Tag Info

Hot answers tagged

6

No, their diet is not reasonable. They are building bodies so need a significant amount of protein, calcium, iron, and vitamins (that's before you even look at trace minerals, omega group of fatty oils and such). Even though our children eat almost everything (and lots of it), a blood test showed our son was short on iron and vitamin D. It is critical for ...


4

I used to boil a week's worth of various fruits and vegetables (no added salt), puree them individually, set a bit aside for the weekend, pour them in ice cube trays and put them in the freezer. Then we'd take them out as needed every weekday morning and add some oil, put it in a jar to defrost by lunchtime at daycare where they'd warm it up and feed it to ...


4

Children accept or reject foods based on different reasons than adults do. Often the exact same food (to you) will be accepted if you change some trivial aspect of it. Some tips: texture really matters. Many kids reject meat for texture reasons. There's a reason why burgers are such a popular kid food. Burgers, meatballs, meatloaf, sausages, any time the ...


2

Definitely not. Dave covered that well. How do you deal with it? Well, for one, stop giving them fruit for dessert. They're both old enough to understand hunger. If they don't eat their dinner, no additional food is available; dinner is in the fridge and can be brought out an hour later. Otherwise, sorry. Going to bed hungry one or two nights won't ...


2

Give them a nudge If your child is a picky eater, it's your job as a parent to give them a little bit of a nudge. They will be less healthy and it won't serve them in later life. My middle child who is a picky eater has noticeably less stamina than the other two. Find out what motivates them You need to find out what motivates your child. You can use this ...


2

By 8 months to 1 year, we were feeding both of our children what we ate - no difference. Obviously if you haven't gone through very many foods yet (and thus have allergy concerns), limit this to what you've tried already; we started solids around 4 months so by 8 months had hit all of the high notes there. What's nutritious for you is also nutritious for ...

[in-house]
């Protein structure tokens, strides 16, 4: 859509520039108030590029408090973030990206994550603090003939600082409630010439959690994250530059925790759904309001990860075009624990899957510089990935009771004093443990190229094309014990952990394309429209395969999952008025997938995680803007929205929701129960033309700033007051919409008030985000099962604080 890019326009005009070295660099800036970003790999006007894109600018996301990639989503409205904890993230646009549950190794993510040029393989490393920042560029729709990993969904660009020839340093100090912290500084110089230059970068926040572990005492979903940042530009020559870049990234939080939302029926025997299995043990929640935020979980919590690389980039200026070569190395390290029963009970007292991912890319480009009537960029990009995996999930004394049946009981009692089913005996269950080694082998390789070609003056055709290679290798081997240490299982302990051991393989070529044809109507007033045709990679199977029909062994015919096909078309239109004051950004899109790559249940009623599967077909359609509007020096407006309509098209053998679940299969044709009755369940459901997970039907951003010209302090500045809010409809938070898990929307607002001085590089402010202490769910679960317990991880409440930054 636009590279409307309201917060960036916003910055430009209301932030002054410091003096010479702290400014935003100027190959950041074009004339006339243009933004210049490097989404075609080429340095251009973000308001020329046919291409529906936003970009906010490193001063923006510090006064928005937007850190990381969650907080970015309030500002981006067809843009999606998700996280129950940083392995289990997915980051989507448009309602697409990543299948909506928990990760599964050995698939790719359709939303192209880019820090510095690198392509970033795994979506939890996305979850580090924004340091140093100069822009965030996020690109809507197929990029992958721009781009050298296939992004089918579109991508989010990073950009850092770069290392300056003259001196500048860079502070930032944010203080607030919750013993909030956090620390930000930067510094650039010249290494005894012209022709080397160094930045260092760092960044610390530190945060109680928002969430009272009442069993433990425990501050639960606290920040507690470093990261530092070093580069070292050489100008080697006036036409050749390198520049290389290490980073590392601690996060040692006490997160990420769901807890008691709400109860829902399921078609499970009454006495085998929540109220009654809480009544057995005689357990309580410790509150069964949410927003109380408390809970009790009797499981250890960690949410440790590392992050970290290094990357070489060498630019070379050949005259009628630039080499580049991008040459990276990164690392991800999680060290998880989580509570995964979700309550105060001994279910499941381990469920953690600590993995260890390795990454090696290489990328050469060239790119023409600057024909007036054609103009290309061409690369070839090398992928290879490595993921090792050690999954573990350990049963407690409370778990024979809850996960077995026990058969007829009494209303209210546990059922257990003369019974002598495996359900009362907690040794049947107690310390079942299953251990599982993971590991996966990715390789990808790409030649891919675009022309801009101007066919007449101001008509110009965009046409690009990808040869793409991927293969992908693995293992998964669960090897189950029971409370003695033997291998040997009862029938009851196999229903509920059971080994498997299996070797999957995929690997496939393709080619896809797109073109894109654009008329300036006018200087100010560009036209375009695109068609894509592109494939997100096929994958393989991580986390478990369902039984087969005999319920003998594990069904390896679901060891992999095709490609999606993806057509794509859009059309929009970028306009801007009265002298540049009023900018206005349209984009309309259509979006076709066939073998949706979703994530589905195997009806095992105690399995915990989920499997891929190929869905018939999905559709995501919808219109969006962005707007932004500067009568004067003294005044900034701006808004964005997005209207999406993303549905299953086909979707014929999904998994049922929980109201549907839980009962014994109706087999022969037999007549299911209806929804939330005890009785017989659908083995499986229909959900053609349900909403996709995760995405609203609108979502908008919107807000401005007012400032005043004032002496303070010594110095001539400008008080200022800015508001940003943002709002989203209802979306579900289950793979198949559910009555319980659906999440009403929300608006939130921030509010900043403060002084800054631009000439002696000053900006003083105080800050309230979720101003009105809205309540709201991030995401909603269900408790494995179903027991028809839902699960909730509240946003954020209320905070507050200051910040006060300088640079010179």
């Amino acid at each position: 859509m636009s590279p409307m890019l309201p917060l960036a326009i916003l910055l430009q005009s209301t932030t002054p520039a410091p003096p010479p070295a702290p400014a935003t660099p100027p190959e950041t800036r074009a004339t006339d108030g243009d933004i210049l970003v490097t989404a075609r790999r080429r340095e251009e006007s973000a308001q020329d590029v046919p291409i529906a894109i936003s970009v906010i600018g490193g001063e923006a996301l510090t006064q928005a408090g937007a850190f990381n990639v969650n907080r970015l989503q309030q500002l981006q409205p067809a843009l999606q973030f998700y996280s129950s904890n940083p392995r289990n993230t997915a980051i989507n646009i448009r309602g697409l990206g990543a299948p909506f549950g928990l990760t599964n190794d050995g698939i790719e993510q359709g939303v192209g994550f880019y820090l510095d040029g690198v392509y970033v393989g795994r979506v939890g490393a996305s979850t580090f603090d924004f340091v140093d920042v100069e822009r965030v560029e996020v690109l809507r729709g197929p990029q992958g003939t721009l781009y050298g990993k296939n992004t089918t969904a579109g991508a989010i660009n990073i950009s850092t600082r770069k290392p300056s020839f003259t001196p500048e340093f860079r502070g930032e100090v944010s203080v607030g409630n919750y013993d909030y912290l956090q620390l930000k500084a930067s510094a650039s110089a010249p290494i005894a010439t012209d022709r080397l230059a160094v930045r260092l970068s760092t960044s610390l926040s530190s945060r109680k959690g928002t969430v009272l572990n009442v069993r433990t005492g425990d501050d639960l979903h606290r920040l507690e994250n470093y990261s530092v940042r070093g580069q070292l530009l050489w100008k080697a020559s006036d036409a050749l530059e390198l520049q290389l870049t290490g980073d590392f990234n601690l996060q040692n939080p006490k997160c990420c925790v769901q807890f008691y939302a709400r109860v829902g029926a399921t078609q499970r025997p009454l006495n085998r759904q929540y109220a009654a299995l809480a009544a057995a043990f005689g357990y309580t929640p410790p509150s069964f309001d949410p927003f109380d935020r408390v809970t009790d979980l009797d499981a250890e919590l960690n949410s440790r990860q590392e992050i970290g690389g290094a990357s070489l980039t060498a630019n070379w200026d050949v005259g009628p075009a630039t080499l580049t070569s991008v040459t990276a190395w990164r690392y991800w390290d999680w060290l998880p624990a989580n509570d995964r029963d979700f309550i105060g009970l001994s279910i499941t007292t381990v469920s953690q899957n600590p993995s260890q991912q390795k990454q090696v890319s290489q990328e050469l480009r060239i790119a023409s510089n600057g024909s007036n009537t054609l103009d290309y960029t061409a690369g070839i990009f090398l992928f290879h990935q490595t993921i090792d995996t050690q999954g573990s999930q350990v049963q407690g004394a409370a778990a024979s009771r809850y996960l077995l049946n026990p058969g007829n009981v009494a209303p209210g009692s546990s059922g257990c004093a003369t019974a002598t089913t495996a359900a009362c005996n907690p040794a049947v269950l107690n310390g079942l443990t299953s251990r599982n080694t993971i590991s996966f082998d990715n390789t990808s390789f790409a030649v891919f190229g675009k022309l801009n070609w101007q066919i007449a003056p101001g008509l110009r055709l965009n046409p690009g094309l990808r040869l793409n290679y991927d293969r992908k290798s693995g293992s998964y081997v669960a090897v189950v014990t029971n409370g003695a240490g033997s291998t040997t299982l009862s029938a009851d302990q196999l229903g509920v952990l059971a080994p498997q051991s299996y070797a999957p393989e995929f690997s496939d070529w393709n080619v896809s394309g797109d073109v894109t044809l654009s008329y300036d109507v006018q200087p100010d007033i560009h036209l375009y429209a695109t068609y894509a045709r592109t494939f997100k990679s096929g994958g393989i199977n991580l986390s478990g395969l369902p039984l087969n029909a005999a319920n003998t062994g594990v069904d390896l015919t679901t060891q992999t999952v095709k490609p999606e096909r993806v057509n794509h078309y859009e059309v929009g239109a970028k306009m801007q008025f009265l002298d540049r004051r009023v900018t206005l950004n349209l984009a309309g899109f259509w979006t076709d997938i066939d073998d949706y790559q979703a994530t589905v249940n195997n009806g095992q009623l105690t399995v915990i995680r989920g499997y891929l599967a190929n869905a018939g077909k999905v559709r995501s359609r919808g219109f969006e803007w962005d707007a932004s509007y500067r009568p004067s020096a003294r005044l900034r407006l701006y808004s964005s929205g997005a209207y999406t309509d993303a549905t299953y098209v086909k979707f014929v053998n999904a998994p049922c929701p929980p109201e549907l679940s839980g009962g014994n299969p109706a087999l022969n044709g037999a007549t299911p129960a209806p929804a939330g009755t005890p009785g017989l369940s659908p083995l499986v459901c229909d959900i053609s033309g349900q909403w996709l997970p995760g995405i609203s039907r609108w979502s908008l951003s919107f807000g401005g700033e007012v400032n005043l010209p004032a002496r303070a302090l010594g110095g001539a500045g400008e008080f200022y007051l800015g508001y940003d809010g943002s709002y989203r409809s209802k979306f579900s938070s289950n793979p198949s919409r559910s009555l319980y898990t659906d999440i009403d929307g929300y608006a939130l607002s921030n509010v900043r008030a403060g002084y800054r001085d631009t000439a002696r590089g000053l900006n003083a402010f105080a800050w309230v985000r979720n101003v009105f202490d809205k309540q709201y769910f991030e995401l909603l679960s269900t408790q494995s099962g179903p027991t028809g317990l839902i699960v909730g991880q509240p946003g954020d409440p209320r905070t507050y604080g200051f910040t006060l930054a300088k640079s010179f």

1

You might look into a food intolerance (inability to digest), the most common being lactose intolerance. At this age (over 2) the digestive system is usually running fairly smoothly, as the child has had enough time to build a sufficient population of healthy bacteria. They are not "allergic", since there is no histamine reaction, and so is typically not a ...


1

Jealousy is natural tendency we find among infants and babies. You simply cannot help it and it goes with the time. Have you ever seen two grown up twins fighting over a morsel to eat first? Don't worry, this will go as they grow. As of now, if alternating spoon-feeding has not worked, for a period being, you can treat/feed them separately. You take one of ...


1

It's important to distinguish lactose intolerance from dairy allergy. Lactose intolerance occurs when the body loses the ability to digest lactose. Someone with lactose intolerance can consume lactose-free dairy products (including hard cheeses) without trouble; lactose-containing dairy products will cause gastrointestinal upset, but no other problems. On ...


1

I can't improve on Dave's answer but I can add some advice about picky eaters. Our 5-yr-old is so picky she was bordering on malnutrition. After a visit to the doc to get her checked, he recommended protein and nutritional drinks to supplement her diet. (We use a protein powder that's essentially a meal replacement; took trying a LOT of different ones to ...



Only top voted, non community-wiki answers of a minimum length are eligible